The HABRI Foundation is calling for research proposals to investigate the health outcomes of pet ownership and/or animal-assisted activity or therapy, both for the people and the animals involved. To learn more, visit close


Support Options

Report a problem

About you
About the problem
You are here: Home / Journal Articles / The associations between animal-based welfare measures and the presence of indicators of food safety in finishing pigs / About

The associations between animal-based welfare measures and the presence of indicators of food safety in finishing pigs

By I. Alpigiani, C. Bacci, L. J. Keeling, M. D. Salman, F. Brindani, S. Pongolini, P. L. Hitchens, S. Bonardi

View Resource (HTM)

Licensed under

Category Journal Articles

Stressful housing and management practices affect animals, potentially increasing their receptiveness to pathogens. Since some pathogens do not lead to clinical signs of sickness, subclinical pigs could enter the food-chain, contaminating carcases and offal at slaughter, representing a threat to human health. Here, we assess the feasibility of a new approach (using animal-based welfare outcomes) to investigate the association between the animal welfare status of finishing pigs on-farm and the occurrence of Yersinia enterocolitica and Salmonella enterica in slaughtered pigs in Northern Italy. Thirty batches of finishing pigs were assessed for animal-, resource- and management-based measures according to the Welfare Quality protocol for pigs on-farm and at slaughter. A sample of five individuals per batch was tested for Y. enterocolitica and S. enterica in tonsils and in mesenteric lymph nodes, respectively, and gross pathological changes were recorded. Environmental faecal samples per batch on-farm were tested for the same pathogens. Univariable logistic regression models were used to investigate the association between batches of pigs that were positive to Y. enterocolitica and S. enterica and indicators of poor welfare. The animal-based measures of welfare, greater on-farm mortality and poor human-animal relationship, were found to be associated with Y. enterocolitica. This study provides a good indication of the validity of this approach, but there is a need for larger-scale studies in the future to confirm the magnitude of the associations between these animal welfare and food safety indicators.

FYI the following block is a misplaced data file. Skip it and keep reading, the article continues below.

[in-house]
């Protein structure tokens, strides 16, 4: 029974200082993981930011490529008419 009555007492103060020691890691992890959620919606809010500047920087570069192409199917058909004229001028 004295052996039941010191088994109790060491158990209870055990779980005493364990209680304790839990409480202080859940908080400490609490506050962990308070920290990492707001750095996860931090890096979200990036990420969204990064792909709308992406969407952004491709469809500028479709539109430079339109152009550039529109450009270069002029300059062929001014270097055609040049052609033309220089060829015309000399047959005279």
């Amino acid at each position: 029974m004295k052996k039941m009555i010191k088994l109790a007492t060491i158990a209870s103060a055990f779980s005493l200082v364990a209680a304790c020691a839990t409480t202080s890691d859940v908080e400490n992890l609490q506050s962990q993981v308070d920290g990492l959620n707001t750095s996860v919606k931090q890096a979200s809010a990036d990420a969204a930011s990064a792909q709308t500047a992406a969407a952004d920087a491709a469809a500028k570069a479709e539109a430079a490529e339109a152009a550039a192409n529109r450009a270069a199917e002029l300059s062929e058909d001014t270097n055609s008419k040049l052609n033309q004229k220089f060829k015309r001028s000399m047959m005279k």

Publication Title Animal Welfare
Volume 25
Issue 3
Pages 355-363
ISBN/ISSN 0962-7286
DOI 10.7120/09627286.25.3.355
Language English
Author Address Department of Veterinary Science, University of Parma, Parma,
Cite this work

Researchers should cite this work as follows:

  • Alpigiani, I.; Bacci, C.; Keeling, L. J.; Salman, M. D.; Brindani, F.; Pongolini, S.; Hitchens, P. L.; Bonardi, S. (2017), "The associations between animal-based welfare measures and the presence of indicators of food safety in finishing pigs,"

    BibTex | EndNote

  1. Agriculture
  2. Animal housing
  3. Animals
  4. Animal science
  5. Animal welfare
  6. Bacteria
  7. Carcasses
  8. Clinical aspects
  9. Contamination
  10. Countries
  11. Developed countries
  12. Europe
  13. Feasibility
  14. Feces
  15. Food contamination
  16. Food safety
  17. Food science
  18. Health
  19. Humans
  20. Indicators
  21. Infectious diseases
  22. Italy
  23. lymphatic system
  24. Mammals
  25. Meat animals
  26. Meat production
  27. Mediterranean region
  28. Men
  29. models
  30. mortality
  31. Non-communicable diseases and injuries
  32. OECD countries
  33. pathogens
  34. pathology
  35. Pigs
  36. Primates
  37. prokaryotes
  38. Research
  39. residues
  40. safety
  41. Salmonella
  42. Stress
  43. Suiformes
  44. Symptoms
  45. toxicology
  46. ungulates
  47. vertebrates
  48. Veterinary sciences
  49. Zoology